Co-owner Timo Marshall hails from a small village in England, where the tradition of hand-picking sloes (a small fruit related to the plum) and macerating them in gin goes back for generations. Marshall’s wife, Ashby, the head distiller, makes Spirit Works’ base gin from scratch, sourcing organic wheat from Northern California and milling, mashing and fermenting on site. European sloes (they aren’t grown in sufficient quantities in the U.S.) macerate in the gin for months to create the appealing red liqueur. Traditionally served as an after-dinner digestive, Spirit Works Sloe Gin is an increasingly popular mixer among bartenders in San Francisco and beyond. $45.

7. Prohibition Spirits Sugar Daddy Rum

(Prohibition Spirits)

It’s all about the aging for these craft rums, says Prohibition Spirits owner and distiller Fred Groth. In the heart of California’s wine country, the Sonoma-based distiller found a niche aging spirits in wine barrels.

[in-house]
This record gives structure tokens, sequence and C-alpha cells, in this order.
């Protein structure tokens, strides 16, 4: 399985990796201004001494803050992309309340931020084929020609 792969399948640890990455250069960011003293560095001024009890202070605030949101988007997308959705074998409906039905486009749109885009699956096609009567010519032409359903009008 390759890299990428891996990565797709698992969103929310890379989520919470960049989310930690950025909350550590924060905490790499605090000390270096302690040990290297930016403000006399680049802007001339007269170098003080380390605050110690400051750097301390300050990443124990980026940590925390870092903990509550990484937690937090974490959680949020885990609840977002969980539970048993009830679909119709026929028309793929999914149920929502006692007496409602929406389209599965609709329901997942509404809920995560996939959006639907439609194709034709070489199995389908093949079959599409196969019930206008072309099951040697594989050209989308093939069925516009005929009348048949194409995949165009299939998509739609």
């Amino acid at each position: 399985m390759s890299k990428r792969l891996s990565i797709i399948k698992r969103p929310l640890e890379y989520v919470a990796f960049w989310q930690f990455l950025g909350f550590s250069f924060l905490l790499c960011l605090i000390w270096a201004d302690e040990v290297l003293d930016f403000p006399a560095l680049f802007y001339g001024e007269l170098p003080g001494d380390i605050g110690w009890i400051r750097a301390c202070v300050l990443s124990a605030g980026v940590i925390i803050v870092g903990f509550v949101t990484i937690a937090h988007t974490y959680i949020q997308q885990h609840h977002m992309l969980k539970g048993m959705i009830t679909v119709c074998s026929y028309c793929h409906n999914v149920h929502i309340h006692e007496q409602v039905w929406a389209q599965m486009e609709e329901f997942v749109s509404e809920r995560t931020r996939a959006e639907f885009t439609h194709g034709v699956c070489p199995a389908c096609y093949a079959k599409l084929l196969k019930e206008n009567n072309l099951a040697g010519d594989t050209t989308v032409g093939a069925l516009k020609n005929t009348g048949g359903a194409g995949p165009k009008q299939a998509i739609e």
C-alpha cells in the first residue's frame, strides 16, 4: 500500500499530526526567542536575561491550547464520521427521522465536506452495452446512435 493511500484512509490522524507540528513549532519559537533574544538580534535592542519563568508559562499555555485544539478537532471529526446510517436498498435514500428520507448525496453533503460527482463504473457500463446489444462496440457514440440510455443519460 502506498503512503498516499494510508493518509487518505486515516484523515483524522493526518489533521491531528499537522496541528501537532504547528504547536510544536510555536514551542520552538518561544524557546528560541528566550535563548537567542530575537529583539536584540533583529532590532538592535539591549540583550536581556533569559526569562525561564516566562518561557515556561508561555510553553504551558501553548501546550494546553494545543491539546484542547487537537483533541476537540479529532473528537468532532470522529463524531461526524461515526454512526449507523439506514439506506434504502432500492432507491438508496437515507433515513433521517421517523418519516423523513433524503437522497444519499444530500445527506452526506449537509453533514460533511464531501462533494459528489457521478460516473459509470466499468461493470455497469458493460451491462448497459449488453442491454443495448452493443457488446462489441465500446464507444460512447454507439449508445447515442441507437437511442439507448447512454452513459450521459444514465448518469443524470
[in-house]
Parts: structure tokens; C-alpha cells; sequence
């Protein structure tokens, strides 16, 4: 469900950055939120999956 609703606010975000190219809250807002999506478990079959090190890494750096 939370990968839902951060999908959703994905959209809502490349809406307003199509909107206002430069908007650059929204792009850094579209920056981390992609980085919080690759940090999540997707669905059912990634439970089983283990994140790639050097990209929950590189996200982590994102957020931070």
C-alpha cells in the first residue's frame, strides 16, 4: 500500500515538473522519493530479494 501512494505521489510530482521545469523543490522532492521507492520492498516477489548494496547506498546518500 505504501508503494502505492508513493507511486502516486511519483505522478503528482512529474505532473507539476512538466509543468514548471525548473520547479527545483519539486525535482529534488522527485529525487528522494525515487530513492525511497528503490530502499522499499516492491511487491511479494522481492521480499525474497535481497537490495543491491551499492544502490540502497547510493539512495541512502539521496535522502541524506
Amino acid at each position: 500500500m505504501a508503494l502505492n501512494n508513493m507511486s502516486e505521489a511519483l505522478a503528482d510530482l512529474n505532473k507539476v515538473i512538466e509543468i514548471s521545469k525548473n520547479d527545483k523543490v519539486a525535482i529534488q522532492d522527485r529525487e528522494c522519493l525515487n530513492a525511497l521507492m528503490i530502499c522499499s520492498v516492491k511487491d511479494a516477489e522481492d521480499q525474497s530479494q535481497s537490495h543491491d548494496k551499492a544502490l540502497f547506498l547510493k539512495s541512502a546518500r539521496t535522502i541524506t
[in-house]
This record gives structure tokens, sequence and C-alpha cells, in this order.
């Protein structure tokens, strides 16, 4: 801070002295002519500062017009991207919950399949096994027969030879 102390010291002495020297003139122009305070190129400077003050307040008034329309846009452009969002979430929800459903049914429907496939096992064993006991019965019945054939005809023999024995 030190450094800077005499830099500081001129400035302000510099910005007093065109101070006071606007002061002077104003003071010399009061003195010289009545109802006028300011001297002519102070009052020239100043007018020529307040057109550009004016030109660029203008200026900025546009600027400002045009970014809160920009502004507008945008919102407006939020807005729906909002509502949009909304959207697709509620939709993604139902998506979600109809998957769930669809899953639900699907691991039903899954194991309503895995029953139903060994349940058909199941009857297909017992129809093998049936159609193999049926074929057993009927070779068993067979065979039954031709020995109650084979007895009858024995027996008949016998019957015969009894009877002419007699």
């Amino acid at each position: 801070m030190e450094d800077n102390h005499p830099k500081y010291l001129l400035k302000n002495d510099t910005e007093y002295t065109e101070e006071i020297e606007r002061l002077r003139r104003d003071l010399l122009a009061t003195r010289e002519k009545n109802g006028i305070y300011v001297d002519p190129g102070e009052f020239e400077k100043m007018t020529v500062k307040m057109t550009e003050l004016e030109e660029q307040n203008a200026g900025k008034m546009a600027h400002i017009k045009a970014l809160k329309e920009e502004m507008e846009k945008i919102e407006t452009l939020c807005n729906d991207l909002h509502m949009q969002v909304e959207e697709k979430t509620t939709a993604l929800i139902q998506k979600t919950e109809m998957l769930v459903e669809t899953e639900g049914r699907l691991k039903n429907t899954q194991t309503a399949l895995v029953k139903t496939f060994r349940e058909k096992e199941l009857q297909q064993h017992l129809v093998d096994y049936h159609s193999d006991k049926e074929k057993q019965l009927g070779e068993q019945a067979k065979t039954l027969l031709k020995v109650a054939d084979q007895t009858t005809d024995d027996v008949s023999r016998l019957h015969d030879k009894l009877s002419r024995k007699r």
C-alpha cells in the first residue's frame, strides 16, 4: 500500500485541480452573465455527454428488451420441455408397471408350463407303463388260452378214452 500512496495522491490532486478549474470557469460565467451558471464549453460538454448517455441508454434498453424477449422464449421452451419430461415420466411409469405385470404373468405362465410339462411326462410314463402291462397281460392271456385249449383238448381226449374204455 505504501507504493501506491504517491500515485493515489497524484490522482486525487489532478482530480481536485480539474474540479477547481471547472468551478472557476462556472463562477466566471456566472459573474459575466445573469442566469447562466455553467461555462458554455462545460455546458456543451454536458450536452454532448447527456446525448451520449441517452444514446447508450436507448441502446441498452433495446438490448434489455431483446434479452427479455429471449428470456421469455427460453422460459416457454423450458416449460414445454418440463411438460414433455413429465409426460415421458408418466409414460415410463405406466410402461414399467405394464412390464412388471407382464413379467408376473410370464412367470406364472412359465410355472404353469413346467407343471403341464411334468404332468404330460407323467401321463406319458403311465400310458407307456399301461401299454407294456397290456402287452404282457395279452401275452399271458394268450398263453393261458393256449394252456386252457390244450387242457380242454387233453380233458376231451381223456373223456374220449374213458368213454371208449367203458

Groth takes young rums from the Caribbean and puts a NorCal stamp on them, aging Jamaican rums in chardonnay barrels for a light and amber rum, and Guyanian rums in Pinot Noir barrels for a dark rum.

The Sugar Daddy name is a nod to local lore. The rums are named for San Francisco sugar baron Adolph Spreckels, whose wife Alma is said to have coined the term “sugar daddy” a century ago — and whose Sonoma country house is a landmark. $30-$35.

8. Bloomery Plantation Distillery Limoncello

(Bloomery Plantation Distillery)

This distillery in Charles Town, W. Va., is getting accolades for its fruit liqueurs, with its flagship limoncello at the top of the list.